Cognitive performance changes
Cognitive Performance Changes
How could the cognitive performance of adapted polyphasic sleepers be used to show that polyphasic sleeping is dangerous? This ties into whether polyphasic sleepers are sleep deprived. When you’re sleep deprived, your cognitive performance will decrease. If you track your cognitive performance to see any changes after successfully adapting to a polyphasic schedule, you could determine if you’d actually still be sleep deprived.
What are the results so far? The polyphasic sleep community is currently working on a mobile application to determine the cognitive performance of polyphasic sleepers before, during and after they have adapted to a polyphasic schedule.
These results will then be compared to the monophasic baseline to see how the values for the different cognitive performance tests change during the course of adaptation.
To clarify, during the adaptation period, people’s cognitive performance is going to suffer. This is because they will be getting less sleep than what they need on their monophasic baseline. The results become interesting when we compare the cognitive performance of people who have adapted to a polyphasic schedule.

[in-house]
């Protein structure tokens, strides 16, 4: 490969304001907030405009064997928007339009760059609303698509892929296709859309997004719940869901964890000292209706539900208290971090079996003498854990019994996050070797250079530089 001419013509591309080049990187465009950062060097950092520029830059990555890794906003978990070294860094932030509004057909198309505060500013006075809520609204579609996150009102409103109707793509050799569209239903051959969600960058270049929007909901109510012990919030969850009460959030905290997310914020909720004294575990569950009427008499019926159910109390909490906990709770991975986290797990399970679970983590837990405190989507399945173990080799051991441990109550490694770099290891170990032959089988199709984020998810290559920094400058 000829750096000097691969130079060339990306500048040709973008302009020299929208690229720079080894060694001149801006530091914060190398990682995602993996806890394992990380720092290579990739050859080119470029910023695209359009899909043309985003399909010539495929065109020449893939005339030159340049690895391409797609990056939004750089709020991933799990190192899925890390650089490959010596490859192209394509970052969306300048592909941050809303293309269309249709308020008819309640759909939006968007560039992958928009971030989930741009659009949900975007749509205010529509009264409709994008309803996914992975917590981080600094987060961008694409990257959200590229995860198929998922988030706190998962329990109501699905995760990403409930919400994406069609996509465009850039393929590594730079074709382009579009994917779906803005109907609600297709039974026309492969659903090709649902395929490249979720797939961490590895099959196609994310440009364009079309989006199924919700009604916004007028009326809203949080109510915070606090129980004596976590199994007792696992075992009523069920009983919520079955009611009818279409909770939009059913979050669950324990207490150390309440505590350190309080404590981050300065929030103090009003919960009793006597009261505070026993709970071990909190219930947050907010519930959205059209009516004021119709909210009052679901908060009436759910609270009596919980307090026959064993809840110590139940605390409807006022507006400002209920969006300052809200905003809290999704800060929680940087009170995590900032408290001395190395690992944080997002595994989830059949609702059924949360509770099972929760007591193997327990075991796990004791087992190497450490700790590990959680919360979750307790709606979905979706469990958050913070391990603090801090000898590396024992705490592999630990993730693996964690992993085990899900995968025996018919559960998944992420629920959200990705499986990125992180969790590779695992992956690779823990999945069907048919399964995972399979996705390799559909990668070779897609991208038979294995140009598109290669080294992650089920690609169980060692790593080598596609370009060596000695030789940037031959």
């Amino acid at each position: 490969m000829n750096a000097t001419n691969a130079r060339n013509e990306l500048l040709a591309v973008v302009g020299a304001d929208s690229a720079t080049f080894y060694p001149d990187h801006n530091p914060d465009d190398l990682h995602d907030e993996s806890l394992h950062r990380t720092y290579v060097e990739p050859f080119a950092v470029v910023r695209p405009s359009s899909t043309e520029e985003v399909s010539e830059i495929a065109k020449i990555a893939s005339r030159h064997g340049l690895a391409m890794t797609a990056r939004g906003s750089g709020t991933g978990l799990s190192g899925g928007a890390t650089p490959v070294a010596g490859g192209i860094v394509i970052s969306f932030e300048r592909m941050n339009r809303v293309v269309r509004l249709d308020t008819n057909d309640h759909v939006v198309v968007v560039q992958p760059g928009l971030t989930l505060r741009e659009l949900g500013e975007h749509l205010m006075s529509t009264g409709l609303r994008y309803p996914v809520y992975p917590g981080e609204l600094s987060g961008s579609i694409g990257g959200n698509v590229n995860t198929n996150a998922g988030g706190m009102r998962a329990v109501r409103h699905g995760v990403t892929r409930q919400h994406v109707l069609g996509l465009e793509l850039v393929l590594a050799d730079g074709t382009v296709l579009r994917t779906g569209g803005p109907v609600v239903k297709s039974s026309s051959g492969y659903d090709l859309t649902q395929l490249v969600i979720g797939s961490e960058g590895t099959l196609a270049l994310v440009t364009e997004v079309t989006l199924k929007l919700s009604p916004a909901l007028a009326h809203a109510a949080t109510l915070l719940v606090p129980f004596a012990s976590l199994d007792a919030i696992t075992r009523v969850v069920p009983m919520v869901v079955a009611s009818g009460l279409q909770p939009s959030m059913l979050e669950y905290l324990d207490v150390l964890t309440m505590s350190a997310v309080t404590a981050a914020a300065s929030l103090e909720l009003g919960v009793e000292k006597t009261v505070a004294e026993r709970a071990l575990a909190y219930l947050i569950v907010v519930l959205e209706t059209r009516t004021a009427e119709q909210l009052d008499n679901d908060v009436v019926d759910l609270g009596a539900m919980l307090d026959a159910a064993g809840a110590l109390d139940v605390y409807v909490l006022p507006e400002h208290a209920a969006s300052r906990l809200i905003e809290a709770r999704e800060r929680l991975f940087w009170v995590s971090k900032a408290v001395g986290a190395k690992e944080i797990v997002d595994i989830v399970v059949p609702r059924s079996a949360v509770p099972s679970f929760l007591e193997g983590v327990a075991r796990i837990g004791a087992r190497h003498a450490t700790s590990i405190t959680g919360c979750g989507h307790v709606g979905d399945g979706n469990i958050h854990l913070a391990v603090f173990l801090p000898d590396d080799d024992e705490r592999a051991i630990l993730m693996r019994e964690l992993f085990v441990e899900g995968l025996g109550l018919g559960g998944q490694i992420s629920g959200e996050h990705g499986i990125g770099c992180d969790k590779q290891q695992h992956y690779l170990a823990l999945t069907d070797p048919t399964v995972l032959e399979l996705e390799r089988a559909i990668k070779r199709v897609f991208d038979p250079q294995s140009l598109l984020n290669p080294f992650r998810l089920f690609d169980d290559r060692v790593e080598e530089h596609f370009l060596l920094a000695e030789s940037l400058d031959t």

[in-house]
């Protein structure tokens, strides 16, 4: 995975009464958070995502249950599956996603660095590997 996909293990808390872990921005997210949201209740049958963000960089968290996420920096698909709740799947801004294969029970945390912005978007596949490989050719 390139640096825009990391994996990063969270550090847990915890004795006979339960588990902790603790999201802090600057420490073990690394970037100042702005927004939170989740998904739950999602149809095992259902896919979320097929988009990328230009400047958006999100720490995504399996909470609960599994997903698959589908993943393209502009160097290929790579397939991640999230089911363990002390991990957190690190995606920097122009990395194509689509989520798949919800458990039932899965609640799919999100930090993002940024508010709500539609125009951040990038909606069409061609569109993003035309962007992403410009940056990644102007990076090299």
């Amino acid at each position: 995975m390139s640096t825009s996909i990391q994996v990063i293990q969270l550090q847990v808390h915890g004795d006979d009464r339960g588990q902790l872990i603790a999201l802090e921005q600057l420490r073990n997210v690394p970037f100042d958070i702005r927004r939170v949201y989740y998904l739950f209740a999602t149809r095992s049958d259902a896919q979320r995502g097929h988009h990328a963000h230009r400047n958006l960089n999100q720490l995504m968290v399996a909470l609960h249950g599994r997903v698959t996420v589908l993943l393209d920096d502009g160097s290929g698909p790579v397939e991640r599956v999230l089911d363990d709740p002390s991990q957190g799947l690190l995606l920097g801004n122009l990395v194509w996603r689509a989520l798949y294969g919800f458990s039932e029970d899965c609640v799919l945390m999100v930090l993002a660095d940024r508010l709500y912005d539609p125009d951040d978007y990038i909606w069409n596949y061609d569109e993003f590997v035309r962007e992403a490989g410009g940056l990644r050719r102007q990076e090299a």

As this app is still in the making at the time of filming, there aren’t any results to show you as of now.
There is actually a Bachelor’s thesis completed in this subject, called “Losing Sleep: A Preliminary Investigation of the Cognitive Effects that Arise from Polyphasic Sleep Cycles”, and it’s written by TAYLOR STEPHEN SMYTH in 2013. The results of this paper show that the subjects cognitive performance improved when they attempted a modified Uberman schedule, which is great news on this topic. But there are a few negative aspects to it. First, there was no baseline for how the cognitive performance was expected to be altered as time progressed and they became more used to the tests done with monophasic sleepers.
Second, the sample size was, with only one person tested, extremely small.
Third, there was one other result that was a bit worrying, namely how the weight of the subject changed as time progressed. During the experiment, he gained about 5 kilos of weight, though he did note that the experiment took place during the winter holidays.
The goal is to finish the application that measures cognitive performance, which should provide good results on the question of whether polyphasic sleeping is dangerous.
Some concrete point that someone interested in showing that polyphasic sleeping is dangerous would need to find evidence for is:
- That the cognitive performance of adapted polyphasic sleepers has decreased.
- That the cognitive performance does not return to the same levels after an adapted polyphasic sleeper has returned to monophasic sleep.